Chapter 2: Advanced Nuclear Energy, The Sub-Seabed Solution
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The Sub-Seabed Solution
70 percent of the planet is covered by water, 80 percent of the world's population lives on or near a coast.

The entire world of nuclear energy has bungled the issue of nuclear waste.  Here is a better idea:

CNNC to construct Chinese prototype floating nuclear plant, other nuclear barge items

Decommissioning Costs:

When no longer needed, the barge would be removed and taken to a sub-seabed disposal site 600 miles North of Hawaii, leaving no radioactivity behind at the customer's power plant site.  The nuclear power plant barge's radioactive equipment like worn-out reactor cores and coolant pumps would end up buried in the deep disposal site's peanut butter-like soft mud.  The disposal site is hundreds of meters thick so eventually the barge would would sink to the solid seabed strata at the bottom of the mud.

The really neat thing about this is that worn-out nuclear barges can be used to entomb everyone else's nuclear waste at the same time (for a modest fee).  Just add nuclear waste containers and pour in nuclear grade concrete.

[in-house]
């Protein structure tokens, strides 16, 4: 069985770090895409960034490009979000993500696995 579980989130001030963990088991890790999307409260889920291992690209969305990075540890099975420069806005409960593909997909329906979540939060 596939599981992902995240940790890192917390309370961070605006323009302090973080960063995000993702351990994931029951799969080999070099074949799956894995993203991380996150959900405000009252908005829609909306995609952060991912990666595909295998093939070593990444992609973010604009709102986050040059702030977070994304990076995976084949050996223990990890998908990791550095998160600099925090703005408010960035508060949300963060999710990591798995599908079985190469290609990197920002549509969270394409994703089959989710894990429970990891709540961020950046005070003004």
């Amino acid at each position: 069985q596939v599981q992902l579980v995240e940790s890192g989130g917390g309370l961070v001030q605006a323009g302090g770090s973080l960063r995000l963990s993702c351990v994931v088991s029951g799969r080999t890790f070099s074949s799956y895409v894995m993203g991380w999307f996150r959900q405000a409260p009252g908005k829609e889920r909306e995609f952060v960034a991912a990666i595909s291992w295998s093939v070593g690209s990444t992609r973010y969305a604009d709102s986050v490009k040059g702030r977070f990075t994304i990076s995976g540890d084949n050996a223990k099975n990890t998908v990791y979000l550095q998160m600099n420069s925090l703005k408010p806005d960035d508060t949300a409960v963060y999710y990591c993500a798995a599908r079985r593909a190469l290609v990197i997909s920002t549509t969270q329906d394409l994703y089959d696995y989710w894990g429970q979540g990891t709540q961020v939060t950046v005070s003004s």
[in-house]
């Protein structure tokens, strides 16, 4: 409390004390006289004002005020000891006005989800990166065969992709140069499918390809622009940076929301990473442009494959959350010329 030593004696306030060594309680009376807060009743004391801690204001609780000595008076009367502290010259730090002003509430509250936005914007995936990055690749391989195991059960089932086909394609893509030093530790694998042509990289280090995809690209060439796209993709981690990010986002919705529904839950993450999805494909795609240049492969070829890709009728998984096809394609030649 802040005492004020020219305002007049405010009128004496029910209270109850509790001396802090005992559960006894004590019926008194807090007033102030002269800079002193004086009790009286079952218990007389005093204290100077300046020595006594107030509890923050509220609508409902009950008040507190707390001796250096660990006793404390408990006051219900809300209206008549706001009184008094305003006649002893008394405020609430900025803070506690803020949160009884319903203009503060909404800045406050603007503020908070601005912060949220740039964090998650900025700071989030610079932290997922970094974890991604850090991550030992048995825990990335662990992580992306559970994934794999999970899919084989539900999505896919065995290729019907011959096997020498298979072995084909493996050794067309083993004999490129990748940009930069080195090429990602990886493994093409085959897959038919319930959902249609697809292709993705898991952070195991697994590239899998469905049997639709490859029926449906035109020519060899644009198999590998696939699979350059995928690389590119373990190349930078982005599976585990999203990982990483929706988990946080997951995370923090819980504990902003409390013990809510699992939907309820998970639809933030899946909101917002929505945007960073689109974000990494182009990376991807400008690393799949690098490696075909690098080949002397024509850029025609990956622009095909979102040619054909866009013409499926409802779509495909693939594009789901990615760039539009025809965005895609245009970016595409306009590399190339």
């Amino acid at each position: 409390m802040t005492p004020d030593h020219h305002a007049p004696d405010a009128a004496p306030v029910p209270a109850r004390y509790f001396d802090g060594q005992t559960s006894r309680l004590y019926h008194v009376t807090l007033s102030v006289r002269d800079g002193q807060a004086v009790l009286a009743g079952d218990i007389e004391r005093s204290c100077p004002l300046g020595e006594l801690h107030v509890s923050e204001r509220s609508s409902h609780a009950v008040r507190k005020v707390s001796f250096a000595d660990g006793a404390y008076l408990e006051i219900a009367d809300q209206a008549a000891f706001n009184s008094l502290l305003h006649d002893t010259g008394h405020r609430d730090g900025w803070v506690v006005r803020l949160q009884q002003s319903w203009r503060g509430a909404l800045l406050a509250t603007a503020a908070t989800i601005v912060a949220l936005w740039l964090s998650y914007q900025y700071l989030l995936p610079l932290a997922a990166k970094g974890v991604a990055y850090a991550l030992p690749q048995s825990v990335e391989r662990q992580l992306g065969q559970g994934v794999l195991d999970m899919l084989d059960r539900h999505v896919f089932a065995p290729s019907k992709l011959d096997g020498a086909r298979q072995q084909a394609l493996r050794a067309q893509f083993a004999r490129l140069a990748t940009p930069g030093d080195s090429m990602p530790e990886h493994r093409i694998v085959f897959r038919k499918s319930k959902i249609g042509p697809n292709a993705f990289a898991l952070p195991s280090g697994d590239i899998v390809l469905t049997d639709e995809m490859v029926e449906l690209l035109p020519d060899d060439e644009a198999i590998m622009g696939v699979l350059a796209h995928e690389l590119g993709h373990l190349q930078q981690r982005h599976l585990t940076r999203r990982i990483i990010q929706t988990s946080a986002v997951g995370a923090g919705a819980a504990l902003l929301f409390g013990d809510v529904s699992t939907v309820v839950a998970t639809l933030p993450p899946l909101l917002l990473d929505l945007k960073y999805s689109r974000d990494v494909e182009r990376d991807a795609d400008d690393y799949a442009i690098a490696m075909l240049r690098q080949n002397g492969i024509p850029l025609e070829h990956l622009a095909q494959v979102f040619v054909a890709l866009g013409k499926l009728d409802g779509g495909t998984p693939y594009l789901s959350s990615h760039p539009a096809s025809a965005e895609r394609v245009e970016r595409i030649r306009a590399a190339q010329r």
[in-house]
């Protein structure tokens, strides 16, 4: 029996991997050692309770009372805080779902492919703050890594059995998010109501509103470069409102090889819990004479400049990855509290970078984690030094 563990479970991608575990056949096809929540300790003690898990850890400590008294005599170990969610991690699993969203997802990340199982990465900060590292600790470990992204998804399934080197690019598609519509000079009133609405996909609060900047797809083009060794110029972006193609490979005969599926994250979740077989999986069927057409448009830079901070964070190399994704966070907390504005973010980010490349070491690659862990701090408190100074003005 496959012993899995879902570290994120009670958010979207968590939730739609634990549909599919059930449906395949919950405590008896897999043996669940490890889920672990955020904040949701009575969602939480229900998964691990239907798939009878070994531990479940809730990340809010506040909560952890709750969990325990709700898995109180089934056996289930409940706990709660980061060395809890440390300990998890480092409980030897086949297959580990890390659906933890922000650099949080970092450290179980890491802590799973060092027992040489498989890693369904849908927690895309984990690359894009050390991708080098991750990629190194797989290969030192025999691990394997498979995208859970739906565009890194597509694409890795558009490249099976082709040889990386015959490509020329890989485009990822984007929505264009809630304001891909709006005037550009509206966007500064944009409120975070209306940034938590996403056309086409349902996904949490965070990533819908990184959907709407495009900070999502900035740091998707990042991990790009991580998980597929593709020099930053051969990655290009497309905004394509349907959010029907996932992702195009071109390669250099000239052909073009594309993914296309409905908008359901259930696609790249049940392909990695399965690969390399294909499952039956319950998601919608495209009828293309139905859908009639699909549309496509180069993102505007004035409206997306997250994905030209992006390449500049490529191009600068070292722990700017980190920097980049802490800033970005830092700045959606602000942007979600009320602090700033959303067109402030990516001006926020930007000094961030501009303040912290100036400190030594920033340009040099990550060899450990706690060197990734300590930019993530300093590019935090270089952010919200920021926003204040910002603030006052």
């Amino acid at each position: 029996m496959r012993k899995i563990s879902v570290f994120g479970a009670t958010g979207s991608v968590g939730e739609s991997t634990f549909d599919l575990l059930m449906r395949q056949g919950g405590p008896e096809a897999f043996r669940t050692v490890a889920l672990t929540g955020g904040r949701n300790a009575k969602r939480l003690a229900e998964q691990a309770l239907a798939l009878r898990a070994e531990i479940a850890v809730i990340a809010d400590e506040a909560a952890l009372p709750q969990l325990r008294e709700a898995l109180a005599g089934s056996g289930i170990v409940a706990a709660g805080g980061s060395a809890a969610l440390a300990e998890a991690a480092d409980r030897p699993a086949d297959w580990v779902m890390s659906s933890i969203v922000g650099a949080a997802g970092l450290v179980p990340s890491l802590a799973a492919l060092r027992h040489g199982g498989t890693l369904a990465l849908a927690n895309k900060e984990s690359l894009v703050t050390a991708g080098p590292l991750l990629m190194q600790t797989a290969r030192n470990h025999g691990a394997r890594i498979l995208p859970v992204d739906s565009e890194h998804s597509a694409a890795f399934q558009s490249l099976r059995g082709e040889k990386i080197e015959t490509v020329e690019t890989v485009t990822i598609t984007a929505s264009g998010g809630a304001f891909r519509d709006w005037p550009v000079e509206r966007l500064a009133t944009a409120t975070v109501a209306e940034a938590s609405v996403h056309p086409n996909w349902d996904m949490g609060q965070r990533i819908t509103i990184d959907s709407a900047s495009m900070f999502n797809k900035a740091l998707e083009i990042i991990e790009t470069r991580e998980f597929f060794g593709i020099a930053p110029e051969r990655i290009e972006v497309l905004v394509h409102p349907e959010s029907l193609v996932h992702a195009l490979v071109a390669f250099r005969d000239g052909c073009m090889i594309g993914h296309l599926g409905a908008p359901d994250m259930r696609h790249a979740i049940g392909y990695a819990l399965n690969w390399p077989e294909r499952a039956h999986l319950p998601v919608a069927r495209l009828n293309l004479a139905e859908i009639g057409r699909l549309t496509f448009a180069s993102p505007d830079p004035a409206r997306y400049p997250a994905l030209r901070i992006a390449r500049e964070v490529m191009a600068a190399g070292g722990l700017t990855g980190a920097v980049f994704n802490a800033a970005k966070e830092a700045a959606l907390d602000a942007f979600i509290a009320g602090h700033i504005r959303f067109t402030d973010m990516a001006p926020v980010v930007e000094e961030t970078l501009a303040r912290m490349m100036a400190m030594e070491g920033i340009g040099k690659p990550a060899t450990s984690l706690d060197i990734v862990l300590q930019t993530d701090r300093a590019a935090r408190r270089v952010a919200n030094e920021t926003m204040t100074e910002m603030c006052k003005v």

Beyond technical and political considerations, the London Convention places prohibitions on disposing of radioactive materials at sea and does not make a distinction between waste dumped directly into the water and waste that is buried underneath the ocean's floor.

It remains in force until 2018, after which the sub-seabed disposal option can be revisited at 25-year intervals.

Russian Floating Nuclear Power Station (FNPS) Acadmic Lomonosov nuclear power plant barge - Due to come on-line fall, 2016.

FNPS Acadmic Lomonosov will provide electricity, heat, and desalinated water to a Siberian mining community located on the Arctic Ocean shore.

(Above) Russian Nuclear Barge from Chinese newspaper.



Proposed Chinese National Nuclear Corporation nuclear power plant barge



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